Kid Cudi might not be getting much attention from his record label, but maybe that won't matter soon. He covers Complex magazine's February/March issue and speaks at length about his new side hustle-- producing.

"I would love to produce something for [A$AP Rocky and Schoolboy Q]," he says. "Just make a beat and a hook and let them do their thing. I'm down to make a beat and let ni--as kill it. That's fun to me. I can separate myself and not feel like I'm missing out because my production is me. That's just another way of me showing off."

If Cudi's taken to beatmaking quickly, it's only because he's been in the company of the best in the business. After dropping his mixtape A Kid Named Cudi in 2008 he was signed to G.O.O.D. Music and fell under the tutelage of Kanye West. He also worked closely with his then-managers Plain Pat and Emile Haynie-- producers in their own right-- on his first two albums. And then there's Dot Da Genius, who Cudder essentially co-produced the entire WZRD album with.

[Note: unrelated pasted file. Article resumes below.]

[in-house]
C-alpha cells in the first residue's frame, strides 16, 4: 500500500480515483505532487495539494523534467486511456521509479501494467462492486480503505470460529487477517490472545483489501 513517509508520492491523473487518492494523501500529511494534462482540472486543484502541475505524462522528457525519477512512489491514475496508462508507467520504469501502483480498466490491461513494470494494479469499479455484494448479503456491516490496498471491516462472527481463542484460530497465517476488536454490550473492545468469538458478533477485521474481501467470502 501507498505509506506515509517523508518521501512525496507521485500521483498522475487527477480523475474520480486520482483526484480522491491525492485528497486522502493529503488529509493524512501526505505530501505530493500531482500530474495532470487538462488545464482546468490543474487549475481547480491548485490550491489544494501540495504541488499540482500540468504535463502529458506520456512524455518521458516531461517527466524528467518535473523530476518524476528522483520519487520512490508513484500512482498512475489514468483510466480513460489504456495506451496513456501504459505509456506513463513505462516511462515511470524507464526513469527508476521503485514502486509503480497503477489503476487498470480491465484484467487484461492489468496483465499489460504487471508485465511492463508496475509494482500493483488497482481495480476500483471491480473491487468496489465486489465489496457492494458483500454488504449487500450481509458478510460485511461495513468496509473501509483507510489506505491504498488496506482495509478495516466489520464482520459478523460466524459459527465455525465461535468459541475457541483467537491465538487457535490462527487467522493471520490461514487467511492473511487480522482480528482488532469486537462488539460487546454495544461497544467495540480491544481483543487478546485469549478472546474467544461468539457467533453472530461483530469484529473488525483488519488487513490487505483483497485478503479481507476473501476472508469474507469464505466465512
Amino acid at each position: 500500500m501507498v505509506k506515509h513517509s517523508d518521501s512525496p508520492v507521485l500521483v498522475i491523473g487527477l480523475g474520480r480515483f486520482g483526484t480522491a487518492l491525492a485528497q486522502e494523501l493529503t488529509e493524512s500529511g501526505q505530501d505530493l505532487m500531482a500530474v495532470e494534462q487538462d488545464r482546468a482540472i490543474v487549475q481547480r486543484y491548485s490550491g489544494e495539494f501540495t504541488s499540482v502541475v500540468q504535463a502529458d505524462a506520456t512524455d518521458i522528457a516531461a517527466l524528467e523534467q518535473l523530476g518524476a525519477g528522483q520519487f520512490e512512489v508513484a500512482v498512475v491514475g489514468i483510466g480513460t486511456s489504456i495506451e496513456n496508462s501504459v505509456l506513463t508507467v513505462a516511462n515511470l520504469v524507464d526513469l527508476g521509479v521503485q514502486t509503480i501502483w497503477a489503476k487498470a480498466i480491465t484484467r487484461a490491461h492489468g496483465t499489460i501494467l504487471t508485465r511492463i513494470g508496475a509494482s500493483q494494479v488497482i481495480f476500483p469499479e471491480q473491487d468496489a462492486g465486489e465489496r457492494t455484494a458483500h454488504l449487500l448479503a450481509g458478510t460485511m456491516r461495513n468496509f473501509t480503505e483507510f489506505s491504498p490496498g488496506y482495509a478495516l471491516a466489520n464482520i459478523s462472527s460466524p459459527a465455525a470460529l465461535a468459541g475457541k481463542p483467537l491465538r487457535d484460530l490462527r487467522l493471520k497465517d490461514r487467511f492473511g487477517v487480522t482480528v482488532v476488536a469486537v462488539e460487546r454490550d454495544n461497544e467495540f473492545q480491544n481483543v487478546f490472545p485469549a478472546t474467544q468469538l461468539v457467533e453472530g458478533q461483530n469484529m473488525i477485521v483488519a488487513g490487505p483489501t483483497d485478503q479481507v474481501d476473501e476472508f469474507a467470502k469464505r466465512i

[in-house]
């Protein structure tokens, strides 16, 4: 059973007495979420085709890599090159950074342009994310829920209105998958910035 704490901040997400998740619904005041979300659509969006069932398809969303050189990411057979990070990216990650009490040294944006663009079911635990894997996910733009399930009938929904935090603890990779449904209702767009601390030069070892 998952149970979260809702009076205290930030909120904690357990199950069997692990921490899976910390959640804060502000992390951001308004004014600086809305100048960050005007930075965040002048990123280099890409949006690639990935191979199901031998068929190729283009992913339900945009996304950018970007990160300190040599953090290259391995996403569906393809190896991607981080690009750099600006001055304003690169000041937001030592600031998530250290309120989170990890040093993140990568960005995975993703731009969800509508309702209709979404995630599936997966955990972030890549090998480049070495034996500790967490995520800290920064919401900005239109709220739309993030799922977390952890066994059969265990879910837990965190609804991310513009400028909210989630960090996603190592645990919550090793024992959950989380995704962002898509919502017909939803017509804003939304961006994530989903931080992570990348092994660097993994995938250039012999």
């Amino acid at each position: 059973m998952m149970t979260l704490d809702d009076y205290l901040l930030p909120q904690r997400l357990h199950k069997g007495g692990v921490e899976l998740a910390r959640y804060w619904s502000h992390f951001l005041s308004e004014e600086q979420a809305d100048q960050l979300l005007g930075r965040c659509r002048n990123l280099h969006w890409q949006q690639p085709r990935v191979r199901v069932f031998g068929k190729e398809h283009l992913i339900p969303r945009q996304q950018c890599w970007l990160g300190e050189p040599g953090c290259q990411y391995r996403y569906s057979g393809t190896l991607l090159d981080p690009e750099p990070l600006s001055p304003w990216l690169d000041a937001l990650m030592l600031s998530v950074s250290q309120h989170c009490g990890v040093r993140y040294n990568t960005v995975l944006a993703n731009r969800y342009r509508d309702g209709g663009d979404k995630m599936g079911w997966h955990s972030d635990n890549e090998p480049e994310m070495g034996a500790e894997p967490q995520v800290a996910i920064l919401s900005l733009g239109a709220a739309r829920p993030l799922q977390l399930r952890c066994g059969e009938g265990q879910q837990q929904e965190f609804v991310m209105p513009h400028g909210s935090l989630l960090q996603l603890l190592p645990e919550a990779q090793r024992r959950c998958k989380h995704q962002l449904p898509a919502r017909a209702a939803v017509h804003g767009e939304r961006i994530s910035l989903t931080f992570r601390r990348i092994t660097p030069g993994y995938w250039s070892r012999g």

"I learned how to make beats by being around Dot Da Genius, Kanye, Pat, and Emile," he says. "No one taught me anything, but I watched them and they didn't know I was watching. I was learning when I didn't even know I was learning. Then, when I started to make my own shit, I was like, 'Whoa, this feels like I've been making beats my whole life.' I used to make beats as a kid, so I was always fucking around with the shit-- never to this magnitude though."

With his newfound passion for beatmaking, Cudi expressed some sadness over the fact that he didn't contribute more to Cruel Summer.

"I was a little disappointed," he says. "But Kanye had a vision for that. Whatever that vision was didn't include much of me. [Laughs.] I was bummed because I could've contributed. I'm a good asset. But he had a different vision. Everyone that was showcased on the album did their thing and they needed that at that time."

Cudi's next album, the forthcoming Indicud, is due out in March. For now it seems a chit-chat with none other than Jay-Z has helped him put his label woes behind him, and it's back to the basics-- beats and rhymes.

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